Every Memorial Day weekend I would make a trip with my paternal Grandma to the cemetery where my grandpa and her parents were buried. We would leave flowers (always pansies for my great-grandma Myrtle). I have been there so many times I know exactly where the cemetery is, and where they are buried. I could probably find the cemetery where my maternal grandparents are buried in Washington, and I know they are in the mausoleum.
Cemetery visits were always common for our family when on vacation, so when my mom and I went to San Diego three years ago we spent a few hours with my mom’s cousin visiting cemetery’s. We had visited a couple of the sites when I was a kid, but the pictures I had were dark and I had a hard time reading the information on the gravestones.
On our trip we did some genealogy, so I had a notepad and a file to make notes and keep everything together. There was only one cemetery where I had to look up a location, because my mom’s cousin was able to lead us to the rest.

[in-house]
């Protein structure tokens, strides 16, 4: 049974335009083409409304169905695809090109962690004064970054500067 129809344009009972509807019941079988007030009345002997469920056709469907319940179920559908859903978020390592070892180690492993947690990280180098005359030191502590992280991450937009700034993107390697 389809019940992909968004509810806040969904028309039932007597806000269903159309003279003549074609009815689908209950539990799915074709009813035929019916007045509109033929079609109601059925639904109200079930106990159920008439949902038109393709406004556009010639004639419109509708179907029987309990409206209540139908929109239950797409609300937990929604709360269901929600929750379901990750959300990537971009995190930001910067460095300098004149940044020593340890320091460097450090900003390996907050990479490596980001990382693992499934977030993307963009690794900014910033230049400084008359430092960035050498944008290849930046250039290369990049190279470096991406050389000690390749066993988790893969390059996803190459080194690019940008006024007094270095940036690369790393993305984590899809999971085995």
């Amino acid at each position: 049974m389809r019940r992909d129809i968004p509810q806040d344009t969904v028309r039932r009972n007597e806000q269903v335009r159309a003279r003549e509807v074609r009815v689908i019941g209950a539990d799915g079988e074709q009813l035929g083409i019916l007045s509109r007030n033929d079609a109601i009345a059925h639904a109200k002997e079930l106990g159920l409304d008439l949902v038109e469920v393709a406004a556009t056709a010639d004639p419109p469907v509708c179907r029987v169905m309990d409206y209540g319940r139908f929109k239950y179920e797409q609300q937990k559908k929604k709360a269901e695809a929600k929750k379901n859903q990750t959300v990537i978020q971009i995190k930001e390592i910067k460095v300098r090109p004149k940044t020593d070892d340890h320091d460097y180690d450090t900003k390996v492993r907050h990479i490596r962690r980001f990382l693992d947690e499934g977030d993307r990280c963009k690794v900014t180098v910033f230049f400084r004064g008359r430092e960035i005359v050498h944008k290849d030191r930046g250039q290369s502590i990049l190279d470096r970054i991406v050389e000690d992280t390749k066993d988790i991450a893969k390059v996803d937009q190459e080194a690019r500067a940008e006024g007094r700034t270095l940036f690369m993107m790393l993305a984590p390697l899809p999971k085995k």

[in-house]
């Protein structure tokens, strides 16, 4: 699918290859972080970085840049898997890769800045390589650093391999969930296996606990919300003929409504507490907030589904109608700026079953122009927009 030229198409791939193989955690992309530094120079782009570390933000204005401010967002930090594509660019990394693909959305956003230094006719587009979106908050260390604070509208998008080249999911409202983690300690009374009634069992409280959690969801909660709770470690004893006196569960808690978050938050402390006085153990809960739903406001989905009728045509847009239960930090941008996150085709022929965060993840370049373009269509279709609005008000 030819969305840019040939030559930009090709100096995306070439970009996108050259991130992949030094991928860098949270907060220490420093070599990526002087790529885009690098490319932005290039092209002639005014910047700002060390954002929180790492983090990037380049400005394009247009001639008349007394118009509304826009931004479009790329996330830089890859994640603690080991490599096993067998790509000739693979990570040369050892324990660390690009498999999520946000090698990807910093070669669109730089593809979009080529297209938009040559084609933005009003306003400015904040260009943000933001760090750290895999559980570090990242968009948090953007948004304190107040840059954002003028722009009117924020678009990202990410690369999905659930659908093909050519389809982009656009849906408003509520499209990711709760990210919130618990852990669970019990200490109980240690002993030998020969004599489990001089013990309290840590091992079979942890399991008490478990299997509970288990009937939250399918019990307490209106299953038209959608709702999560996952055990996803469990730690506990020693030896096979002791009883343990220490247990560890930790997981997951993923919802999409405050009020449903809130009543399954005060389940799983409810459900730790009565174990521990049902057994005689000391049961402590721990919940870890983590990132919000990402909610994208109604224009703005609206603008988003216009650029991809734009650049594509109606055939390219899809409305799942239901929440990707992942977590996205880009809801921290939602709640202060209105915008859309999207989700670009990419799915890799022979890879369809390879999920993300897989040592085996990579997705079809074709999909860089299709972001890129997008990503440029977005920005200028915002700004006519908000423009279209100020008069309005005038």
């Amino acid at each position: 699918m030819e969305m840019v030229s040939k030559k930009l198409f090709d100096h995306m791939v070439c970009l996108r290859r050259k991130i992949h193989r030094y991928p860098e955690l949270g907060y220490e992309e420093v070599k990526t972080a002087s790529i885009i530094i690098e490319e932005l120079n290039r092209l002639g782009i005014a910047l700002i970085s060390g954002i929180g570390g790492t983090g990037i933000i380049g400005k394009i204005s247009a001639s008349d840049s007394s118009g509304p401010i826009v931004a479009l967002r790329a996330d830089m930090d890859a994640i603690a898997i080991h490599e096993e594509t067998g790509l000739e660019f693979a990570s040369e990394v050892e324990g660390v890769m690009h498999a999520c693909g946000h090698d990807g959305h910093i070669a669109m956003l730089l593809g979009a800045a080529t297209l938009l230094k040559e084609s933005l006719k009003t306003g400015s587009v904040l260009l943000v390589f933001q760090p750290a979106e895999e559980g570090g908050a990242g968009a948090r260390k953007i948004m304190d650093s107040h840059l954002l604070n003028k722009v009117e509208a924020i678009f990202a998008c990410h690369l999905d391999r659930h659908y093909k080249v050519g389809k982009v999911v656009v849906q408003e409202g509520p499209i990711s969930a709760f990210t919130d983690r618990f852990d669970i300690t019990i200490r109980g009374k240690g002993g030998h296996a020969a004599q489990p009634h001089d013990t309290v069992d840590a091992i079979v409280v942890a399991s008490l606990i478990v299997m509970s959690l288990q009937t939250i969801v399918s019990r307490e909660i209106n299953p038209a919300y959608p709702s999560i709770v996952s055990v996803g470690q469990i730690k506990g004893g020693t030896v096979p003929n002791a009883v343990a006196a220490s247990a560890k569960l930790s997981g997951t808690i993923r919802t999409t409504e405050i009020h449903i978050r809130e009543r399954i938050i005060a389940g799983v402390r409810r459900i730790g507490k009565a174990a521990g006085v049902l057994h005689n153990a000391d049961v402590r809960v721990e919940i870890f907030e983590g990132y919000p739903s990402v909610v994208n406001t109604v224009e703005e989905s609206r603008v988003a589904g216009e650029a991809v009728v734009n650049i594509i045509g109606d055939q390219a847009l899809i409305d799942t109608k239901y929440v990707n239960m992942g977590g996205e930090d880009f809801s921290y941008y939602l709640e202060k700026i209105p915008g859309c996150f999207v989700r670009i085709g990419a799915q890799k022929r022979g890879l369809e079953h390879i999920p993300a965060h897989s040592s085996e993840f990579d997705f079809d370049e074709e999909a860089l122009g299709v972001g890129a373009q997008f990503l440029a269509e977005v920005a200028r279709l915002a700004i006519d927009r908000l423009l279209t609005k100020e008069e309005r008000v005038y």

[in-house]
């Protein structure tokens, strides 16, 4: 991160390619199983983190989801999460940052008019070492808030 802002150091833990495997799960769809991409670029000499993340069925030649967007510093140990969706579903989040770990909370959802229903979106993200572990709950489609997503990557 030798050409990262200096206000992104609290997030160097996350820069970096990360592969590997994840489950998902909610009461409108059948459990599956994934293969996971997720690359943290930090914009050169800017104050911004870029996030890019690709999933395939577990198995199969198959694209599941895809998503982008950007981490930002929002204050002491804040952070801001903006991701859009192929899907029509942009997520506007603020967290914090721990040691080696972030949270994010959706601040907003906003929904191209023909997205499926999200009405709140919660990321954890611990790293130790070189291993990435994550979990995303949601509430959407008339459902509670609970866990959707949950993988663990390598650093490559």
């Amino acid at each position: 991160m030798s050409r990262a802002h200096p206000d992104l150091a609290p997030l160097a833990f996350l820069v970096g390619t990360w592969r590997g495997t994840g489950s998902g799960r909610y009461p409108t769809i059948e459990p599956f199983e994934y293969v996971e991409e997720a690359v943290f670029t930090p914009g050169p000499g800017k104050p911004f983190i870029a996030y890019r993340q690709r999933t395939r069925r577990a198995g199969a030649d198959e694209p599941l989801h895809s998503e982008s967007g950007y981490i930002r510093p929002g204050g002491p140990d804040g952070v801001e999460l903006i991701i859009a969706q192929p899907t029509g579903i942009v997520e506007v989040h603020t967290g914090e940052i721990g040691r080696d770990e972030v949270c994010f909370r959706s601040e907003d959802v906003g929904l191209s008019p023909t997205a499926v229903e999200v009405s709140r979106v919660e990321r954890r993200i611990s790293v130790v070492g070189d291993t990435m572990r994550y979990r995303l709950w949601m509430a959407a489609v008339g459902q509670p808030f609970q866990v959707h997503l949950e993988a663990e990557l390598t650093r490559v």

I am a visual person, so not only did I take direct shots of the headstones, but I also took photos of identifying information, like a tree or building nearby, so I would have a reference point.
Sometimes the gravesites didn’t have a notable landmark nearby, but I took distance shots. One such instance was at the grave of my great-grandma’s sister, at Fort Rosecrans National Cemetery in San Diego. The cemetery was split, so only one side overlooked the ocean, so I got that in the background.
Visiting cemeteries may not be fun for everyone, but they can be a wealth of information!
If you are interested, you can find the rest of my 52 Ancestors posts my clicking the tag at the top of the post.
Until next time,